[3H]A-585539 was assayed using an Agilent 1100 series HPLC system consisting of a quaternary pump, an autosampler, and a photodiode array UV detector. A Packard Radiomatic A 500 radioactivity detector (PerkinElmer Life and Analytical Sciences, Waltham, MA) was connected to the HPLC system. For radiodetection, a 500-μl flow cell and a 3:1 ratio of Ultima-Flo M scintillation cocktail to HPLC mobile phase were used. The analyses were performed using a Phenomenex Luna C18(2) column (5 μm, 250 mm × 4.6 mm i.d.). The mobile phase consisted of a gradient starting with 10% B and ramping to 20% B in 20 min followed by ramping to 90% B in 1 min and hold at 90% B for 9 min, where mobile phase A = 0.1% trifluoroacetic acid in water and mobile phase B = 0.1% trifluoroacetic acid in acetonitrile. The flow rate was set at approximately 1 ml/min, and the UV detection was set at 275 nm. The radiochemical purity of [3H]A-585539 was found to be >98%. The specific activity was determined to be 62.78 Ci/mmol by mass spectroscopy.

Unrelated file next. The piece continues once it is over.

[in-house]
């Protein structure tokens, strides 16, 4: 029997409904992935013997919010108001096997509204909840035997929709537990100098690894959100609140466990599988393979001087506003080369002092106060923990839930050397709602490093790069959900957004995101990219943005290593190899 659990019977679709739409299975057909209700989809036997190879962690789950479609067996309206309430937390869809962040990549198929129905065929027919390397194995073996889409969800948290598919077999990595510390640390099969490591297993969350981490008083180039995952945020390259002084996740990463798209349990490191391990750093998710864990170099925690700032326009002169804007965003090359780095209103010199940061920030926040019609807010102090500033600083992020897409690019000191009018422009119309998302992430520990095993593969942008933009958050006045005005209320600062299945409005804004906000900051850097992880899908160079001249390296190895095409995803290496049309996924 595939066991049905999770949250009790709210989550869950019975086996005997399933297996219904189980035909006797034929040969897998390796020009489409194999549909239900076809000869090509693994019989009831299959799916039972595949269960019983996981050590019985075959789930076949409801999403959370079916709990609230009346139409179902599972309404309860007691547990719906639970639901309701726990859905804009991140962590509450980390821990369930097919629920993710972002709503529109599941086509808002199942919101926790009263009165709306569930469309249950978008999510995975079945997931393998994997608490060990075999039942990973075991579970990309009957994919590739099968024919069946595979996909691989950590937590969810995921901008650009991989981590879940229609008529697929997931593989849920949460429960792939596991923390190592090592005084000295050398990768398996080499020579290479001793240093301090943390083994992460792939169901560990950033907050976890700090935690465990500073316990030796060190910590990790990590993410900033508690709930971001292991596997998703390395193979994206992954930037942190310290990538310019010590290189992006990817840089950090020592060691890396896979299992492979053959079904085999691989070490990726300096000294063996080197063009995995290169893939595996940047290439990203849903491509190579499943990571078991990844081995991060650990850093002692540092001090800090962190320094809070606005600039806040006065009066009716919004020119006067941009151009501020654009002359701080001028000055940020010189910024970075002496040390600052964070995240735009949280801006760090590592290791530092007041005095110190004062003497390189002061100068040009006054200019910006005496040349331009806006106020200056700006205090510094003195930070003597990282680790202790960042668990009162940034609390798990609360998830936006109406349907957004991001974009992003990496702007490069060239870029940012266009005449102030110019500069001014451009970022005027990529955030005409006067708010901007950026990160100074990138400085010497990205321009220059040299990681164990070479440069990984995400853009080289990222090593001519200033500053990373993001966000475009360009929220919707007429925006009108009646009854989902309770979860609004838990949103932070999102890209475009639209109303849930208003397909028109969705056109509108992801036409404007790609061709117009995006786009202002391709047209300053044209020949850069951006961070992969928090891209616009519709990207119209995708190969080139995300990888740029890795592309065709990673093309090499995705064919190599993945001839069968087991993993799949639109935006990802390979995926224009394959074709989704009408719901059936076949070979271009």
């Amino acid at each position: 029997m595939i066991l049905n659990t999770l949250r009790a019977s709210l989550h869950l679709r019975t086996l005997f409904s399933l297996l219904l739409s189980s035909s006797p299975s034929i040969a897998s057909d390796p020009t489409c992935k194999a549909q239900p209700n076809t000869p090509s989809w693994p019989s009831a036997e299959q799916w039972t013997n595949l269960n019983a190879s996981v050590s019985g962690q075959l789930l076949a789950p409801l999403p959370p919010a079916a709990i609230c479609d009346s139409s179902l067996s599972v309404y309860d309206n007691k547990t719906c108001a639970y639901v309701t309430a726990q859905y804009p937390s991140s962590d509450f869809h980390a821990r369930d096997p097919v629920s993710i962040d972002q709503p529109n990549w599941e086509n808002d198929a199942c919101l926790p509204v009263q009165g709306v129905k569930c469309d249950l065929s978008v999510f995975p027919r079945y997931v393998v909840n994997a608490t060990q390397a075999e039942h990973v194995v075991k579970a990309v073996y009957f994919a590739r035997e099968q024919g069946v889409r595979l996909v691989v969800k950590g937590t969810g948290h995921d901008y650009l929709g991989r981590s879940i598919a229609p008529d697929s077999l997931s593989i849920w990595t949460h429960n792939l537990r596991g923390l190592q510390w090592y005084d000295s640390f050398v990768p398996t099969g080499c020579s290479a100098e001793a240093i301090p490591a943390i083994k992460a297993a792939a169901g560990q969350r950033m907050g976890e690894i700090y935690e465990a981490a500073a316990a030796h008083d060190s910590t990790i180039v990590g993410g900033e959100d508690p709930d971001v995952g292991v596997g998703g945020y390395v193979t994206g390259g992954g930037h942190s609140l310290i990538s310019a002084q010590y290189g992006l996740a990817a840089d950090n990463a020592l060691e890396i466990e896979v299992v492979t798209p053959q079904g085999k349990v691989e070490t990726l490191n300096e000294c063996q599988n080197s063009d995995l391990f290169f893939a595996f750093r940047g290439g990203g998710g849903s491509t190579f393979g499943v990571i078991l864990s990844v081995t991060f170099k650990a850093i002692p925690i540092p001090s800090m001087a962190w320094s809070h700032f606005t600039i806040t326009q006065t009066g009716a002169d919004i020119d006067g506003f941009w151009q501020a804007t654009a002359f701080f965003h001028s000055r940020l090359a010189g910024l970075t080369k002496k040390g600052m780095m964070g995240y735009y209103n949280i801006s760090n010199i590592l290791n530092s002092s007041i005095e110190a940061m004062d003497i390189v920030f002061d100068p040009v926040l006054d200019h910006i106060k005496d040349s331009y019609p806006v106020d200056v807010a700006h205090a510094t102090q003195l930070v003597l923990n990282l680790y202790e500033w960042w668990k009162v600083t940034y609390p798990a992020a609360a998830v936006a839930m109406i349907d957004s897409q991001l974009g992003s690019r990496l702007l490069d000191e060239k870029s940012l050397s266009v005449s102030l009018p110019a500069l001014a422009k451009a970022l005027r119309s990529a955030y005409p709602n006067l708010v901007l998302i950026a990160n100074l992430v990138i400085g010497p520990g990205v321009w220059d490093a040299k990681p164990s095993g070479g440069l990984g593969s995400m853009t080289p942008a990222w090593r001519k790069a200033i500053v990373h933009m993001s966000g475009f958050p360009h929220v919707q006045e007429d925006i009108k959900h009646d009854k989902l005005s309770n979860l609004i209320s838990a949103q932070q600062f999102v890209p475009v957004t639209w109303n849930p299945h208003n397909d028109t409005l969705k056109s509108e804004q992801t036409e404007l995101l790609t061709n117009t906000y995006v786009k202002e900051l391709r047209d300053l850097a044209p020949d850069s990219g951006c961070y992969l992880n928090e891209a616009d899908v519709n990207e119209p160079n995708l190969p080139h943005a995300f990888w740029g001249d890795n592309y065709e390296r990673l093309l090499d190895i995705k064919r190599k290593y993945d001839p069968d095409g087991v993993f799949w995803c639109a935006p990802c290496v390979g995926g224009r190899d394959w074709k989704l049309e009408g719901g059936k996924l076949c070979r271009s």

[3H]A-585539 Binding. [3H]A-585539 (62.8 Ci/mmol) binding was determined using membrane-enriched fractions (Sullivan and Anderson, 1998) from rat brain (minus cerebellum) or human cortex (ABS Inc., Wilmington, DE). Pellets were thawed at 4°C, washed, and resuspended with a Polytron homogenizer at a setting of 7 in 30 volumes of BSS-Tris buffer (120 mM NaCl, 5 mM KCl, 2 mM CaCl2, 2 mM MgCl2, and 50 mM Tris-Cl, pH 7.4, 4°C). For saturation binding isotherms, 16 concentrations of [3H]A-585539 (0.01–2 nM) in quadruplicate and homogenate containing 100 to 200 μg of protein were incubated in a final volume of 500 μl for 90 min at 4°C. Nonspecific binding was determined in the presence of 30 μM MLA. For concentration-inhibition assays, seven log-dilution concentrations of test compounds in duplicate, homogenate containing 100 to 200 μg of protein, and 0.5 nM [3H]A-585539 were incubated in a final volume of 500 μl for 60 min at 4°C. Nonspecific binding in quadruplicate was determined in the presence of 10 μM MLA. Bound radioactivity was collected by vacuum filtration onto Millipore MultiScreen harvest plates FB (Millipore Corporation, Billerica, MA) presoaked with 0.3% polyethyleneimine using a Packard cell harvester. The filters were then rapidly rinsed with 2 ml of ice-cold BSS. PerkinElmer MicroScint-20 scintillation cocktail (40 μl) was added to each well, and bound radioactivity was determined using a PerkinElmer TopCount instrument. Binding studies were also performed using human embryonic kidney-293 cells expressing a α7/5-hydroxytryptamine type-3 (5-HT3) chimera containing ligand-binding domain of α7 nAChR and the transmembrane/pore-forming region of 5-HT3 receptor. Using reverse transcriptase-polymerase chain reaction, the coding sequence for the N-terminal 224 amino acids of human α7 nAChR (protein AAA83561) and that for the C-terminal 242 amino acids of human 5-HT3 (5-hydroxytryptamine; serotonin) receptor (protein AAP35868) were amplified with overlapping ends. Recombinant polymerase chain reaction using these two overlapping fragments yielded the open-reading frame of the chimeric receptor. Human embryonic kidney-293 cells were transfected, and stable transfectants were maintained using standard procedures. To harvest, the cells were rinsed with phosphate-buffered saline, scraped from flasks, and centrifuged at 1000g. Pellets were homogenized with a Polytron homogenizer at a setting of 7 for 30 s in 30 volumes of BSS-Tris buffer and diluted to yield approximately 5 μg of protein per well. Binding conditions were similar to those described above.